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Malta ready to claim its place as a must-visit food destination in 2024

by Staff

With its year-round mild temperatures, millennia of history, layers of cultural influence, and easy-going, English-speaking people, it is no surprise to see Malta re-emerge as a red-hot travel destination for 2024. However, it is the country’s burgeoning fine-dining scene that is positioning it as a must-visit food destination for the cultured traveler.

The country’s capital Valletta, a UNESCO World Heritage Site is a stunningly beautiful ‘open-air museum’ that is worth the trip alone. Cast your gaze upwards while walking the medieval streets and you will be rewarded with breathtaking glimpses of wooden balconies and the glowing amber limestone facades of imperial buildings as they catch the setting sun. The city is standing in for Rome as a backdrop in Ridley Scott’s ‘Gladiator 2’, currently being filmed, something which is certain to increase tourist attention. But there are countless layers of history to be peeled back here, from one of Europe’s most ancient peoples, to Phoenicians and Carthage, the Romans, Normans, Napoleon and of course the evident British influence.

For all its Mediterranean charm, its layers of cultural influence, its complexities and unashamed beauty, it is only now beginning to fully realise its potential as a fine-dining destination. The Michelin Guide only arrived in Malta in 2020 and the latest edition awarded stars to six Maltese restaurants, with three of these located in Valletta. There is a crop of culinary talent now in Malta that has trained in some of the world’s best kitchens, who are ready to put their best feet forward in a high-end restaurant scene that, while small, is both mature and accomplished.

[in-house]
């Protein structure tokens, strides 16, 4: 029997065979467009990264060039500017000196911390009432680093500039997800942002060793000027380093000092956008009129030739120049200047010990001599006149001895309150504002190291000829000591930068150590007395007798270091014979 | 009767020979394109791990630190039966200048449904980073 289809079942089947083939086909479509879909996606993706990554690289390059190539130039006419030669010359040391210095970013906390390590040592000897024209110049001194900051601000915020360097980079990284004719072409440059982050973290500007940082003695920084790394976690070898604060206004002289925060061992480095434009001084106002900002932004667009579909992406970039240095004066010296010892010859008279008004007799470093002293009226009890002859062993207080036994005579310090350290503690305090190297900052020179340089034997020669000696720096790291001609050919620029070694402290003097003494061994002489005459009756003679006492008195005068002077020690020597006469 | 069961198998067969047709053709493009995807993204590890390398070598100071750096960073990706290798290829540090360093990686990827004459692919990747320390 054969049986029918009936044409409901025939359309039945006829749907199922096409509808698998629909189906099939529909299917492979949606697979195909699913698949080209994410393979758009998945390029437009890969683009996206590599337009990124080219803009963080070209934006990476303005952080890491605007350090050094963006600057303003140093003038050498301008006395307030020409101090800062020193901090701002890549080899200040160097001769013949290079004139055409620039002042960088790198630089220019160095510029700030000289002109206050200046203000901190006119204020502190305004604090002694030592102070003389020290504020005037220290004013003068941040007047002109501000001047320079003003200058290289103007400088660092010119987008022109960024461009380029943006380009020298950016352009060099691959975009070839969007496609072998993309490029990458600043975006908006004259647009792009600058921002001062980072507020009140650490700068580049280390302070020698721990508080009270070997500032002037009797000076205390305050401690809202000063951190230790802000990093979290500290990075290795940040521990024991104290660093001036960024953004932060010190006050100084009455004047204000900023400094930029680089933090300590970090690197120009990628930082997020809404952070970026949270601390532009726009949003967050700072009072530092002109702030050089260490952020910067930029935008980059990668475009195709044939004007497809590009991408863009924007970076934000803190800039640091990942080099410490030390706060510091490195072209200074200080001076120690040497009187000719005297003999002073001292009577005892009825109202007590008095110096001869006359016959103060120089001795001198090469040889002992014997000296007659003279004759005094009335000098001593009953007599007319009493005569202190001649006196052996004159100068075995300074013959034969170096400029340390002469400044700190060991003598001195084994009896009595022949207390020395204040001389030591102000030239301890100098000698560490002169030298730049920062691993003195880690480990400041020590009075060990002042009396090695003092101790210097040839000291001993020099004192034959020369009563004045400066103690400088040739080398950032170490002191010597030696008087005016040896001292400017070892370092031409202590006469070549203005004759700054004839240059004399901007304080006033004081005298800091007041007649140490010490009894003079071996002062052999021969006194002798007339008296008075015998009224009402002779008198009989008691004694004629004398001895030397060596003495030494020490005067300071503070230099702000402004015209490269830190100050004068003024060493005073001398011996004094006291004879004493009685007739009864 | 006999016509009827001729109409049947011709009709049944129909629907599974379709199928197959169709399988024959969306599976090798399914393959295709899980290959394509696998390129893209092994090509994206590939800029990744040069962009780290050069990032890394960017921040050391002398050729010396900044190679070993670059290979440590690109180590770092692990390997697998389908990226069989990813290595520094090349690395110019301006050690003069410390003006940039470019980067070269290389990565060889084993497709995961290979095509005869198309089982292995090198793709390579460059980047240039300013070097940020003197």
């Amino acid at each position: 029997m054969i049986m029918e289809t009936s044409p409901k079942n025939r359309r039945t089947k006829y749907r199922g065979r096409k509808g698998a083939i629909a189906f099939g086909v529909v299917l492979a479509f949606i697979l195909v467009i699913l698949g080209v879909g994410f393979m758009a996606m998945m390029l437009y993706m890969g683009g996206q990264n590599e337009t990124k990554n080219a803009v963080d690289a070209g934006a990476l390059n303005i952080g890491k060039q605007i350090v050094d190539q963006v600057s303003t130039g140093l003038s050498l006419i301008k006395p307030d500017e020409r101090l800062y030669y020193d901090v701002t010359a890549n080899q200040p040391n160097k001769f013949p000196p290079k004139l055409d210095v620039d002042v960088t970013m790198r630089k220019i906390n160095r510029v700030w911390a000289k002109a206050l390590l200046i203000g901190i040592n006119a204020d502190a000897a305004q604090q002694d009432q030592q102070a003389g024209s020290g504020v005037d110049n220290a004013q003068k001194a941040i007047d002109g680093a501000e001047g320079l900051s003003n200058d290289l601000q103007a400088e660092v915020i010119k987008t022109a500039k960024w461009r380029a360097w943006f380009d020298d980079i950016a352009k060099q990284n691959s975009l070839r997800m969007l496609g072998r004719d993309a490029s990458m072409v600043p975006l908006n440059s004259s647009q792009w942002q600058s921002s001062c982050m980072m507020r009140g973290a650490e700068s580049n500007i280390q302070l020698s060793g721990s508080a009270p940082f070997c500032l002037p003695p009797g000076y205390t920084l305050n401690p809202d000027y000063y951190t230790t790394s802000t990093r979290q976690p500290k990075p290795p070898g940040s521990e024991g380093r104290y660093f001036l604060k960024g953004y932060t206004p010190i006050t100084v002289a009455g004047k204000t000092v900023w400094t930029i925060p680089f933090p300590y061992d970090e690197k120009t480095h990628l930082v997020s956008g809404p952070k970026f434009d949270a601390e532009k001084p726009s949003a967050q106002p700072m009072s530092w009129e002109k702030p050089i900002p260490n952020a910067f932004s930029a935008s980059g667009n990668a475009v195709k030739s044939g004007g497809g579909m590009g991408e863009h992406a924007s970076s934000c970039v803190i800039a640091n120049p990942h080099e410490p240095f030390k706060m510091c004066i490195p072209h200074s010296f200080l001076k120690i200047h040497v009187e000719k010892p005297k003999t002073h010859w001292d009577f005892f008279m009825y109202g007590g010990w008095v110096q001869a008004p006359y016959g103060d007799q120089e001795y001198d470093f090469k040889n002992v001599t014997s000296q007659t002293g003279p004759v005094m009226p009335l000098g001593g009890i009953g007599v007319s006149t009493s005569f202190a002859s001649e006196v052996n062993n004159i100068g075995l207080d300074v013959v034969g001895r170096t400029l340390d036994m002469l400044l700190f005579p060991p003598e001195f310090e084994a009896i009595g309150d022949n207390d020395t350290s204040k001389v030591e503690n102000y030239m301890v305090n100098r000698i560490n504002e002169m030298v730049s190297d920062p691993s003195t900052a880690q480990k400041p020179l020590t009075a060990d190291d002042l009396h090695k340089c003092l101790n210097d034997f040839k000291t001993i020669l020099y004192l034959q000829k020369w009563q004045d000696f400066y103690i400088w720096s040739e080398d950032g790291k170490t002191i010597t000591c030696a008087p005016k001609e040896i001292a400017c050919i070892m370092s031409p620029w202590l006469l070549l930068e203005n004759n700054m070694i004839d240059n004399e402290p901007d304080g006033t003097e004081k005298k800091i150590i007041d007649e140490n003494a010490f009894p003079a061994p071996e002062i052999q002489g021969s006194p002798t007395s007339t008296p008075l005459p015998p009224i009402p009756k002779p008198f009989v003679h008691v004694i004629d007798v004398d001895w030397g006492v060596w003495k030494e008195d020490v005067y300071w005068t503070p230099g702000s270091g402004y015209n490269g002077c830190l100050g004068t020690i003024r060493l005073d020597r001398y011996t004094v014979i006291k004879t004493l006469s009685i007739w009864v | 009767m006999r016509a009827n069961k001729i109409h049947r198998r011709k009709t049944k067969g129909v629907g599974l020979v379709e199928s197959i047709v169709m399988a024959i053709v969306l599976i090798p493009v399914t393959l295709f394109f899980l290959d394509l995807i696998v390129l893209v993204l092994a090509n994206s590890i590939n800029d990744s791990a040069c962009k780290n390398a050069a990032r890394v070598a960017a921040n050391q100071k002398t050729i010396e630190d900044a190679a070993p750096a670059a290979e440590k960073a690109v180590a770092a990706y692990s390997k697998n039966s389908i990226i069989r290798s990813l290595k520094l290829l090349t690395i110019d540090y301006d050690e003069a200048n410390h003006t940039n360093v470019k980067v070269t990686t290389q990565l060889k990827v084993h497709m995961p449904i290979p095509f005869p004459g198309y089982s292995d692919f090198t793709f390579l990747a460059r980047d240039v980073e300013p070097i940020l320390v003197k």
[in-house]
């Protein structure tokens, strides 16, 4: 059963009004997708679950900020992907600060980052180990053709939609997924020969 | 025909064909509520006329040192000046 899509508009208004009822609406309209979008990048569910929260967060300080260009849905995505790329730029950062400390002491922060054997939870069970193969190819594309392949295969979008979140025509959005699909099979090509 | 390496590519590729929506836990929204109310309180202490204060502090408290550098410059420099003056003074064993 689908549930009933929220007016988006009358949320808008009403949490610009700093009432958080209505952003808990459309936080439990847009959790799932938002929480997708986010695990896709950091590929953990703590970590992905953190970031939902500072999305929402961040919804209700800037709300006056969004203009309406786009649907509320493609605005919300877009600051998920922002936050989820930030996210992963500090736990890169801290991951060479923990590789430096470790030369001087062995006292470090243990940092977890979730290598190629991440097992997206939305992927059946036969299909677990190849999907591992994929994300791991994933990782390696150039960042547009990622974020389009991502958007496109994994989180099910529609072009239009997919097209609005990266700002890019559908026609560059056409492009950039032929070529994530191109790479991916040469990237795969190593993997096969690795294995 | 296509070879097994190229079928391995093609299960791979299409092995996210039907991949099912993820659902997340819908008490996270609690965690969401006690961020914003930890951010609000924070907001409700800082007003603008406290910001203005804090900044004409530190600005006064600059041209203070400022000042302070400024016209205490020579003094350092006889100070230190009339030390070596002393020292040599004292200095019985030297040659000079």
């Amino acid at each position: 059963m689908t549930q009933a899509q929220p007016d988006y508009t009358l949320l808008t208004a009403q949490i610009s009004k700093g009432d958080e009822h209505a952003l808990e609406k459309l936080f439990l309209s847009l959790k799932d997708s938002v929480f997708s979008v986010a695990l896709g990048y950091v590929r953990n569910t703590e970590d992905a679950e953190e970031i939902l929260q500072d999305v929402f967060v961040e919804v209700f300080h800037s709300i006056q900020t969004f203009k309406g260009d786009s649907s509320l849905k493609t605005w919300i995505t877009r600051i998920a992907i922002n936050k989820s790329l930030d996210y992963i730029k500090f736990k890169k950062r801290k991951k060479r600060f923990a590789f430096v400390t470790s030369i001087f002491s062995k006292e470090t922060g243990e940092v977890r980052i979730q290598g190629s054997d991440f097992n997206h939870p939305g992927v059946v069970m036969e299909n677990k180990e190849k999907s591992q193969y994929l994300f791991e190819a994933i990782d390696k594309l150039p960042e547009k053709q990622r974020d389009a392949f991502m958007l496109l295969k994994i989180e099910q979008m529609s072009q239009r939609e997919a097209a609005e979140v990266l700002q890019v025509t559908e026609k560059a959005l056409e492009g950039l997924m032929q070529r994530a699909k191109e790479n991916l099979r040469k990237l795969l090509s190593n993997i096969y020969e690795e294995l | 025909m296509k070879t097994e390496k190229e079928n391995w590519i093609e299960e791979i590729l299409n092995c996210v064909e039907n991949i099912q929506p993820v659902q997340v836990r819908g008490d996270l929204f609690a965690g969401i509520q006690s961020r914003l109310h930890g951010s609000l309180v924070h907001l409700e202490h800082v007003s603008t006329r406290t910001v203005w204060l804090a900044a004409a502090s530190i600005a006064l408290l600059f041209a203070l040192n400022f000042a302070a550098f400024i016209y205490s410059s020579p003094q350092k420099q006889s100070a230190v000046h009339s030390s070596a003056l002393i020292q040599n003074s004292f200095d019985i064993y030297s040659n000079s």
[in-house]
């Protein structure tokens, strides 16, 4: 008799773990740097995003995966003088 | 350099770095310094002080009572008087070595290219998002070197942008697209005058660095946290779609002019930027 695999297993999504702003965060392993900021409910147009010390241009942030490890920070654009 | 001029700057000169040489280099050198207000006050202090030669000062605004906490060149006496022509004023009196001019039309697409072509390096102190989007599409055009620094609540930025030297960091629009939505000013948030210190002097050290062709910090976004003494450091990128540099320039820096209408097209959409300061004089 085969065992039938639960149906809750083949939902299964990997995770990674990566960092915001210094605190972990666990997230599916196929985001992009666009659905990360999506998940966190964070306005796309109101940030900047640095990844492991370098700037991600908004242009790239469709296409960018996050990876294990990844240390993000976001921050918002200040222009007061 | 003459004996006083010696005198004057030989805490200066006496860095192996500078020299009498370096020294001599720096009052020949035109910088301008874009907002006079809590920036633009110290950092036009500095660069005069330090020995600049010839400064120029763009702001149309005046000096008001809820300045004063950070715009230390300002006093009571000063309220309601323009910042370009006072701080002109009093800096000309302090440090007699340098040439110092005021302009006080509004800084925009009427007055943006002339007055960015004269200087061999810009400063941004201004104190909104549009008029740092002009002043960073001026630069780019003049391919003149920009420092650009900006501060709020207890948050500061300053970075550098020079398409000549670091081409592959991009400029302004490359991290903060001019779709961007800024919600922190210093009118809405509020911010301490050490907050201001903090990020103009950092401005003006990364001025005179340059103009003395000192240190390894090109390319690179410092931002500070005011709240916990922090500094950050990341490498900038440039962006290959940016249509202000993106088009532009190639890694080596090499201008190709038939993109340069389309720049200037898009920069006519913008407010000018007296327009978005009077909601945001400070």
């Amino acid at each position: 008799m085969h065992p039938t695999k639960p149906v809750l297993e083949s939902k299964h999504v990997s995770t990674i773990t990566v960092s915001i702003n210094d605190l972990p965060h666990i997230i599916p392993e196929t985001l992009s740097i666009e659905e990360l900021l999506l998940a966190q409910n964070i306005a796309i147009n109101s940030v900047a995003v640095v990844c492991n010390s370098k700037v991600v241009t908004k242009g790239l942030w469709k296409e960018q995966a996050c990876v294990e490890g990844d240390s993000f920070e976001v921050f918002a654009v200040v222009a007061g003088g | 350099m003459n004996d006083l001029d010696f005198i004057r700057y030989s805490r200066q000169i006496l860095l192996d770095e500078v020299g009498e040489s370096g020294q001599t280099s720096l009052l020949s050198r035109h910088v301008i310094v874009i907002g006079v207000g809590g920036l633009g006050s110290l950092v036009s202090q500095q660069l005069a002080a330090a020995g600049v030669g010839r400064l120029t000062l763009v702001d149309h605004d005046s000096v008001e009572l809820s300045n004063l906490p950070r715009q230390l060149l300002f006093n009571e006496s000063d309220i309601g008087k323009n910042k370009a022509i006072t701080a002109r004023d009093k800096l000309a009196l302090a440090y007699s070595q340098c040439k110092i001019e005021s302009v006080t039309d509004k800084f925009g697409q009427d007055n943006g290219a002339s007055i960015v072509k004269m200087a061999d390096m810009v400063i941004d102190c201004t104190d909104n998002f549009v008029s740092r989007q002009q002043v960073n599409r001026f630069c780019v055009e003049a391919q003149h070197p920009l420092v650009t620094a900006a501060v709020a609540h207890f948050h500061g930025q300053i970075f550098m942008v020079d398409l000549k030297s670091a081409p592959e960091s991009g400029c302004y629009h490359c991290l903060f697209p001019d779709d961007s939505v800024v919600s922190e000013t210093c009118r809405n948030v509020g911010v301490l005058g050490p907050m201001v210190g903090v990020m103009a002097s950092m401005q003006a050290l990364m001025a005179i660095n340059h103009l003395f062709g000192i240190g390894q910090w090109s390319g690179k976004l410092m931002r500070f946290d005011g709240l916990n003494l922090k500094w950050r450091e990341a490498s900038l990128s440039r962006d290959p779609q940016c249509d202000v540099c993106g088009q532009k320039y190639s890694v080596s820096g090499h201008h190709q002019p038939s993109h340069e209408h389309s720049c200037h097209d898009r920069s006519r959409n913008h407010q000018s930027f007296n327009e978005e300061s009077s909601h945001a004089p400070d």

Dishes at Under Grain. Photo: Brian Grech

Of the new wave of Maltese culinary talent, you can look to chef Victor Borg as the trailblazer. He can lay claim to the title of godfather of Maltese fine dining having trained and worked with many of the top chefs now receiving plaudits in the country. Borg followed a passion for cooking on a journey that took him to work in several important kitchens, including under Gordon Ramsay at Aubergine in London and at two Michelin-starred Bagatelle, in Oslo. It is entirely appropriate that Borg acts as a judge on the new Maltese MasterChef, even if his severe, tough, on-screen persona is at odds with his real-life, big-hearted personality.

Today, Borg is Executive chef at Michelin-starred Under Grain, located in the AX Rosselli hotel on Merchant Street. Take a lift to the cellar of the boutique hotel and you find a cool oasis of refinement, where the chef serves a sophisticated tasting menu supported by an excellent wine list and professional, attentive staff. Rosselli is part of the AX Group, a hospitality business founded by Angelo Xuereb and today run by the family, comprised of seven hotels, with another nearing completion, and 20 restaurants. Under Grain is their flagship.

With a strong and deep-rooted belief in classical French cooking, there are personal touches, but Borg is a chef who refuses to play with his food.

Chef Victor Borg